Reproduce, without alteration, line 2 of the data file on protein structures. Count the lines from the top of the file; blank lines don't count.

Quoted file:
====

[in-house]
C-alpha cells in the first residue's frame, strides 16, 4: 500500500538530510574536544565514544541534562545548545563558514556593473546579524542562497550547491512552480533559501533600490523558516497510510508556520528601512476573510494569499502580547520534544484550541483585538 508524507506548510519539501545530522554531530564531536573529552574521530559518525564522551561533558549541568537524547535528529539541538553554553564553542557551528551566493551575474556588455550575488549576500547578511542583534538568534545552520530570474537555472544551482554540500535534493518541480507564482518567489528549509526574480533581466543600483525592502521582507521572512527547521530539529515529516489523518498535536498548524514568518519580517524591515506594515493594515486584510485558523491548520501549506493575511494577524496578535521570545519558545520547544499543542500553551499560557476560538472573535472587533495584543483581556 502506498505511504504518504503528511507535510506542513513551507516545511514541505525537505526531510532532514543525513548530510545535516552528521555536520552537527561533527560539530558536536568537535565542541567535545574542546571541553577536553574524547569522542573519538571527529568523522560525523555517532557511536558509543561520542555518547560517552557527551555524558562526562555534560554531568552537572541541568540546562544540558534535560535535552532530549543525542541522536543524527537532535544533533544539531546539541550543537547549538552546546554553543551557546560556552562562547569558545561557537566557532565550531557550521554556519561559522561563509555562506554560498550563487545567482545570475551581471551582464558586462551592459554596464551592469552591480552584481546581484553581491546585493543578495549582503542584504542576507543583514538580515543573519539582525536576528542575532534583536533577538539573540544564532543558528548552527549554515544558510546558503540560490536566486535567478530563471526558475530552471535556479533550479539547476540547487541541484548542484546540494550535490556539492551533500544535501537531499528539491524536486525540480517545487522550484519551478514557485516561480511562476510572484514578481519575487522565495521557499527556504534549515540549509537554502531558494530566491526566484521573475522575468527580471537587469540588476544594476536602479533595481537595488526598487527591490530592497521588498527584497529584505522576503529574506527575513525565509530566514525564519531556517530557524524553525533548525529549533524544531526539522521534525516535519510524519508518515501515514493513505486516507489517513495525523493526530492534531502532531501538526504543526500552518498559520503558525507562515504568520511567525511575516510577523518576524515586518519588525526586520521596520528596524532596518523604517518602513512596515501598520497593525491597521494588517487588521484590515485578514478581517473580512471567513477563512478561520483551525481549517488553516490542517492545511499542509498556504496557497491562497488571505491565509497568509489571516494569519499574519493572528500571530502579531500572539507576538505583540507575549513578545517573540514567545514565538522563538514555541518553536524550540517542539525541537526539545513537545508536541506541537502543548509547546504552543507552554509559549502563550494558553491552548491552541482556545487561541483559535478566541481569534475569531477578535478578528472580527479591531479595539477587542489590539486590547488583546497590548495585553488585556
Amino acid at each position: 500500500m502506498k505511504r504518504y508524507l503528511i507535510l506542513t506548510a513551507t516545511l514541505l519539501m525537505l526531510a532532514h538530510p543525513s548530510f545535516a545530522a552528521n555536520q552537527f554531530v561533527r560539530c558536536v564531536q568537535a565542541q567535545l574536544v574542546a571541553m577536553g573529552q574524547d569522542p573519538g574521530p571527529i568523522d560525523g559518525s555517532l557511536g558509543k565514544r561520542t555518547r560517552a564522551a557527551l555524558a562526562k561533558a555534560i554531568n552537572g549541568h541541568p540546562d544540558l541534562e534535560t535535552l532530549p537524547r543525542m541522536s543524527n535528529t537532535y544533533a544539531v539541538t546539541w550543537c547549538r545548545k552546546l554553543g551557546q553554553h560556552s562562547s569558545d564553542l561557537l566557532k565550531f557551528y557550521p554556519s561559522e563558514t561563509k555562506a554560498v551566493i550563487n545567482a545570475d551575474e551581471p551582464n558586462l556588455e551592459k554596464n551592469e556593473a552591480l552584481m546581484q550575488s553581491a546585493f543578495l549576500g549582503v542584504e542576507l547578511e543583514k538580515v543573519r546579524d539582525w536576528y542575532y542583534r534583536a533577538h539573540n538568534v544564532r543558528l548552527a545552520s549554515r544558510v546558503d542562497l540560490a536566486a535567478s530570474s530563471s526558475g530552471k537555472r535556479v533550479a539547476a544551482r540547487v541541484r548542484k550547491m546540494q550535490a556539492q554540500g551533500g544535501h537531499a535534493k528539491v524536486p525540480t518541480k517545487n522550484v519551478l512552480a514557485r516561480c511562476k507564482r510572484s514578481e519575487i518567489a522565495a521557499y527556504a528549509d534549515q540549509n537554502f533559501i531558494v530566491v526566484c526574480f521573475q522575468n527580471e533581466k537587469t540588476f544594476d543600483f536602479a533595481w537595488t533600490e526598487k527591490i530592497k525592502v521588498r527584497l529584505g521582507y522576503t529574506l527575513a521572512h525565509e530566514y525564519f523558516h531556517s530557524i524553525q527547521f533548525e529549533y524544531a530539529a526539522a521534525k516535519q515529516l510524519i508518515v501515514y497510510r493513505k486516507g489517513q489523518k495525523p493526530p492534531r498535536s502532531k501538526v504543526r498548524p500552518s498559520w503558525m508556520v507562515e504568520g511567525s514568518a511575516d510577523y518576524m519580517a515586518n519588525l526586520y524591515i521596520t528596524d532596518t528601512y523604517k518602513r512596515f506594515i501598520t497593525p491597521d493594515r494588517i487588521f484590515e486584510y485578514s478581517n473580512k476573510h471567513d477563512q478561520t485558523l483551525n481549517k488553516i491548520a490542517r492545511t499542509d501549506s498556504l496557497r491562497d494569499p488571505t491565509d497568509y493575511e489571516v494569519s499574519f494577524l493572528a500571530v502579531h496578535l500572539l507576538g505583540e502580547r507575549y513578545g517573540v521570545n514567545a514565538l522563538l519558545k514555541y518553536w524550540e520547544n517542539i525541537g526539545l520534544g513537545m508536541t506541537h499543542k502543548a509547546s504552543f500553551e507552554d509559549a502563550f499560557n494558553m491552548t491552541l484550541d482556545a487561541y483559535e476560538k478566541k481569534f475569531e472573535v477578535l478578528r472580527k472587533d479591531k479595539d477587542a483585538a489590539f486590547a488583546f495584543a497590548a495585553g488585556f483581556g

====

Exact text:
C-alpha cells in the first residue's frame, strides 16, 4: 500500500538530510574536544565514544541534562545548545563558514556593473546579524542562497550547491512552480533559501533600490523558516497510510508556520528601512476573510494569499502580547520534544484550541483585538 508524507506548510519539501545530522554531530564531536573529552574521530559518525564522551561533558549541568537524547535528529539541538553554553564553542557551528551566493551575474556588455550575488549576500547578511542583534538568534545552520530570474537555472544551482554540500535534493518541480507564482518567489528549509526574480533581466543600483525592502521582507521572512527547521530539529515529516489523518498535536498548524514568518519580517524591515506594515493594515486584510485558523491548520501549506493575511494577524496578535521570545519558545520547544499543542500553551499560557476560538472573535472587533495584543483581556 502506498505511504504518504503528511507535510506542513513551507516545511514541505525537505526531510532532514543525513548530510545535516552528521555536520552537527561533527560539530558536536568537535565542541567535545574542546571541553577536553574524547569522542573519538571527529568523522560525523555517532557511536558509543561520542555518547560517552557527551555524558562526562555534560554531568552537572541541568540546562544540558534535560535535552532530549543525542541522536543524527537532535544533533544539531546539541550543537547549538552546546554553543551557546560556552562562547569558545561557537566557532565550531557550521554556519561559522561563509555562506554560498550563487545567482545570475551581471551582464558586462551592459554596464551592469552591480552584481546581484553581491546585493543578495549582503542584504542576507543583514538580515543573519539582525536576528542575532534583536533577538539573540544564532543558528548552527549554515544558510546558503540560490536566486535567478530563471526558475530552471535556479533550479539547476540547487541541484548542484546540494550535490556539492551533500544535501537531499528539491524536486525540480517545487522550484519551478514557485516561480511562476510572484514578481519575487522565495521557499527556504534549515540549509537554502531558494530566491526566484521573475522575468527580471537587469540588476544594476536602479533595481537595488526598487527591490530592497521588498527584497529584505522576503529574506527575513525565509530566514525564519531556517530557524524553525533548525529549533524544531526539522521534525516535519510524519508518515501515514493513505486516507489517513495525523493526530492534531502532531501538526504543526500552518498559520503558525507562515504568520511567525511575516510577523518576524515586518519588525526586520521596520528596524532596518523604517518602513512596515501598520497593525491597521494588517487588521484590515485578514478581517473580512471567513477563512478561520483551525481549517488553516490542517492545511499542509498556504496557497491562497488571505491565509497568509489571516494569519499574519493572528500571530502579531500572539507576538505583540507575549513578545517573540514567545514565538522563538514555541518553536524550540517542539525541537526539545513537545508536541506541537502543548509547546504552543507552554509559549502563550494558553491552548491552541482556545487561541483559535478566541481569534475569531477578535478578528472580527479591531479595539477587542489590539486590547488583546497590548495585553488585556